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Terry, tell me the pads from Autozone were not Performance Friction carbonmetalic. I've had Autozone's PF pads on the Tundra for about 85,000 miles and they're doing great. OEM Toyota pads/rotors were replaced at 65,000 miles.
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Old 03-21-2010, 11:12 AM   #11
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A dealership should be the best but it still boils down to the mechanic. And yes I said mechanic. I'm not sure what a Technician is, but it ain't what I am. I am ASE master certified,plus ASE diesel certified, plus 2 Ford master certs and numerous other generic certs.But i am a mechanic and that is what you need to find. If and when you do don't tell him how to fix your vehicle or how to save money. If he is any good listen to him, if he ain't find a real mechanic. I spent 12 years in 2 Ford dealerships and you can get a hack there just as easy as you can at an independant. I now work at a proving ground and we have hacks here also. So when you find a good mechanic hang onto him. Adios, John
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Old 03-21-2010, 11:20 AM   #12
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Quote:
Originally Posted by Bob Thompson View Post
Terry, tell me the pads from Autozone were not Performance Friction carbonmetalic. I've had Autozone's PF pads on the Tundra for about 85,000 miles and they're doing great. OEM Toyota pads/rotors were replaced at 65,000 miles.
They were not. It turned out they were organic (read asbestos), and not full-width pads. That is, the friction material doesn't cover as much of the rotor as OEM specifies.
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Old 03-21-2010, 11:31 AM   #13
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Finding a decent mechanic or rv tech especially when traveling is a crap shoot at best. In the past year I have had both very good and very bad experiences with dealers and independent shops as well. I was in the auto repair business and know the value of having top mechanics and also the frustration of customers dissatisfied by poor work. You almost have to be a mechanic yourself just to check the work of the so called experts that you have instrusted your vehicle too. There are no constants. Always replacing wheel cylinders or brake calipers with rebuilds with a guarantee should mitigate most problems. However, if a wheel cylinder or caliper is inspected by a competent mechanic and found not to be corroded or the bore scored they can be easily rebuilt (bores honed, rubber seals and boots replaced) for less cost than a rebuilt saving you some hard earned dollars. Not properly bleeding brakes is a sin and one that carries a lot of liability with it. I would inform the shop owner of what you found. A soft pedal could have meant brakes that did not work when you needed them. It's not that hard to check.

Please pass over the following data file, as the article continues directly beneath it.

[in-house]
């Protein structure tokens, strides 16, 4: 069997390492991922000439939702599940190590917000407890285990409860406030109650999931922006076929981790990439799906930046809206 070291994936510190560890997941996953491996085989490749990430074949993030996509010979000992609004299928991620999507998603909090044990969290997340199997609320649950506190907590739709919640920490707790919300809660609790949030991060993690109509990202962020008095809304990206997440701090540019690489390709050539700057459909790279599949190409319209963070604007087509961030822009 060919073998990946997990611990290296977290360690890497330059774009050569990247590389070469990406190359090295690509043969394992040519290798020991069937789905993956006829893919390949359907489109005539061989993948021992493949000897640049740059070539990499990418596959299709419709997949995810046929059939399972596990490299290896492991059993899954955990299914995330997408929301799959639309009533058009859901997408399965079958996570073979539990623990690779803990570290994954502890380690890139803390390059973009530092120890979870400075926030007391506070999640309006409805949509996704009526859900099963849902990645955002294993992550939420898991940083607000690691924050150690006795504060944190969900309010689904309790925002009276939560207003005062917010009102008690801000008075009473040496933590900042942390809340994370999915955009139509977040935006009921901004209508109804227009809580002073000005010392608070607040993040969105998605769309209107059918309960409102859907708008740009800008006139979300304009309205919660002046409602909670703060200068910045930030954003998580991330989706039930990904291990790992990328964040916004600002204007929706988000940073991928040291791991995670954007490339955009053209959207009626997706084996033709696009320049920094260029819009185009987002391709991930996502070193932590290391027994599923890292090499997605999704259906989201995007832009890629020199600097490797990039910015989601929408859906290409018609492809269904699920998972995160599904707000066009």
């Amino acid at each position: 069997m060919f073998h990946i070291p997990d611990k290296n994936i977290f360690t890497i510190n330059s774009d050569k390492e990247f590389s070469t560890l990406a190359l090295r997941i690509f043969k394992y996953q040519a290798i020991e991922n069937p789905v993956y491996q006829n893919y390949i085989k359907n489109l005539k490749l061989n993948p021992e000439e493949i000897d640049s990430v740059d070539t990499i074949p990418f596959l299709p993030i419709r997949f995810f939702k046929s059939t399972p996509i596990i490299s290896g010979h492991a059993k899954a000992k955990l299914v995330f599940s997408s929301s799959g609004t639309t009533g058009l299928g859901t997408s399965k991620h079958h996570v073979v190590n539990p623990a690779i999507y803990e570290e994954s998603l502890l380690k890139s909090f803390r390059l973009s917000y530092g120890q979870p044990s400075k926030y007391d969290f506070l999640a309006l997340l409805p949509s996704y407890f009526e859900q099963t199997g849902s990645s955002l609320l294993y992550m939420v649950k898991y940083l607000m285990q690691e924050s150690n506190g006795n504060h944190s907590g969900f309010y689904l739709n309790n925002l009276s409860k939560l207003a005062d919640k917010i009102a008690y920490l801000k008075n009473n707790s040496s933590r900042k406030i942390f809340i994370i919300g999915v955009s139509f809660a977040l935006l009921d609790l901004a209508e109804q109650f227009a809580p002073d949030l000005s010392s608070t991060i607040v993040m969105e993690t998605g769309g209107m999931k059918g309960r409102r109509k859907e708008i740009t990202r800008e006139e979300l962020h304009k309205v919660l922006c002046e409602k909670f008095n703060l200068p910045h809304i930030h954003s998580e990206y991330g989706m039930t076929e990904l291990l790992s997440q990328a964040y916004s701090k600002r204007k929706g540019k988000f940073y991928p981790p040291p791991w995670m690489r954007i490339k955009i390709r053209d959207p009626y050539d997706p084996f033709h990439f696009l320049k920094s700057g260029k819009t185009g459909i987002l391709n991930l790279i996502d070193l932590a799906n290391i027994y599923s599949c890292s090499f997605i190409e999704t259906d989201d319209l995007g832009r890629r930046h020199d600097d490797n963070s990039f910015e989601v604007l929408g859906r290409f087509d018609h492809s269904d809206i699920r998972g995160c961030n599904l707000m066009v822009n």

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Old 03-21-2010, 11:34 AM   #14
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Originally Posted by Diesel1 View Post
A dealership should be the best but it still boils down to the mechanic. And yes I said mechanic. I'm not sure what a Technician is, but it ain't what I am. I am ASE master certified,plus ASE diesel certified, plus 2 Ford master certs and numerous other generic certs.But i am a mechanic and that is what you need to find. If and when you do don't tell him how to fix your vehicle or how to save money. If he is any good listen to him, if he ain't find a real mechanic. I spent 12 years in 2 Ford dealerships and you can get a hack there just as easy as you can at an independant. I now work at a proving ground and we have hacks here also. So when you find a good mechanic hang onto him. Adios, John
Yes, there are hacks everywhere, from the Ford dealership next door that put the directional wheels on the car backwards to the guy that deployed the airbags in a brand-new Armada at the Nissan dealership I was at. Then there's the tech down the street that burned his independent shop to the ground beacuse he threw a lit welding torch into a pile of greasy rags.
I think they started calling them "technicians" so they could charge more labor...